Extra Points

Young Players And Veterans Must Learn From Each Other in Patriots Secondary

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FOXBOROUGH — There's a lot a young cornerback can learn from veterans like Darrelle Revis and Brandon Browner.

Both men are new to the Patriots defense, though, so there's a lot they can learn from the younger guys, as well.

The Patriots hold-over group of defensive backs account for a combined 16 years worth of experience in the system. That's a lot of brain-picking, says Revis, who was able to get the secondary together for workouts in Phoenix earlier this offseason.

"I remember when we were in OTAs, I said I had to take a step back to learn the terminology and those types of things," Revis said. "These guys have been here for a couple years, and you've got to take a step back. It's a new system for me. It's different from what I've played in the past. It's good to be around those guys as much as I can to learn and get feedback from them and also ask them questions. Any question I need to ask I can ask those guys."

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Revis and Browner have a combined 10 years of playing experience, and their talent is evident every time they take the field. But it's not just about the individual talent, it's about getting everyone to maximize their abilities and get on the same page.

"I think it's a give and take relationship," said second-year cornerback Logan Ryan of both learning from the veterans and helping teach them. "You've gotta always respect players of their caliber, but it's not about what they've done, it's about what they do in front of us [and] in front of myself each and every day. They're great leaders, they're great players, and they're learning from us, guys who have been in the system a little bit as well."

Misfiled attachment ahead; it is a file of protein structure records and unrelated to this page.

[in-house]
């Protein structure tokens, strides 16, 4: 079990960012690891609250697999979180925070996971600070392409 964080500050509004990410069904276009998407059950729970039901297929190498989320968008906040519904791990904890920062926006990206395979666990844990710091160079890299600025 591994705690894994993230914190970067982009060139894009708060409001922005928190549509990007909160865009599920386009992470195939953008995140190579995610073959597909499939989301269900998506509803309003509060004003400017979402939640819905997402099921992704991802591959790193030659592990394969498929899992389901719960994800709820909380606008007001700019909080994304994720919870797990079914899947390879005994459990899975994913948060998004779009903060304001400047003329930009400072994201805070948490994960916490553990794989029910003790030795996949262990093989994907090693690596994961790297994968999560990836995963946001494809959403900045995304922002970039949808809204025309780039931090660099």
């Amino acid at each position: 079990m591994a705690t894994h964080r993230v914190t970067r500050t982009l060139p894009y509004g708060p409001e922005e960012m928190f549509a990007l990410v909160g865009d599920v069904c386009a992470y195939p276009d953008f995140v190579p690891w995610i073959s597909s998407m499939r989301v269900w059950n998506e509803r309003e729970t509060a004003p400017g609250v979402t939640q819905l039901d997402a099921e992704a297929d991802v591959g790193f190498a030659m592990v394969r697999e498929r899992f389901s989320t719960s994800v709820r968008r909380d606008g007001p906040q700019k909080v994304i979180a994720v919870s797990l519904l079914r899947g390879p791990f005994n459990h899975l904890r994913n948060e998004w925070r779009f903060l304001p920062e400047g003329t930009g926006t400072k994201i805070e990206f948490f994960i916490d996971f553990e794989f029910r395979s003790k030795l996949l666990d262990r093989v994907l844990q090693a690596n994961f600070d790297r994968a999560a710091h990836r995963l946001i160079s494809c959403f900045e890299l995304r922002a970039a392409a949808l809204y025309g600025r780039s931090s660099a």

Ryan is already regarded as a smart, highly instinctive cornerback. His quickness and his ability to read and react helped him intercept five passes last season. Thus far in training camp, he has won all but one of his 1-on-1 matchups against the wide receivers.

He had a successful rookie season, earning seven starts and 600 defensive snaps in 2013 (52.2 percent) according to Football Outsiders. Likewise, third-year cornerback Alfonzo Dennard was firmly entrenched at the top of the order in the secondary, earning nine starts and 716 snaps on defense (62.3 percent).

Of course, the arrival of Revis and Browner likely means fewer snaps for the young cornerbacks. As for any notion that this fact was met with disappointment from Dennard and Ryan, the two young defensive backs were quick to shoot it down.

"That's a good thing," Dennard said of the competition for snaps in the secondary. "You learn a lot by being around guys like that. We're part of a team. Everybody's competitive on the team, that's how you've got to be."

"No, not at all," Ryan said of whether he was bothered by the possibility of being pushed down the depth chart. "Regardless, it's competition. And I'm just trying to be a better defensive back, regardless of who is on the team. The better players we are, the closer we are to being a better team and winning a Super Bowl."

If the team is going to reach that pinnacle, which it hasn't done in nine-going-on-ten years, the secondary is likely to be a big key in doing so. They will need the ammunition in coverage when it comes time for their showdown with Peyton Manning and the high-flying Denver Broncos. That being said, the Patriots' sheer volume in the secondary gives Bill Belichick ample options when choosing who will cover whom — that goes for the Broncos or any other team.

No matter the matchup, the Patriots only stand a chance if everyone is learning from each other. That process is well under way at training camp.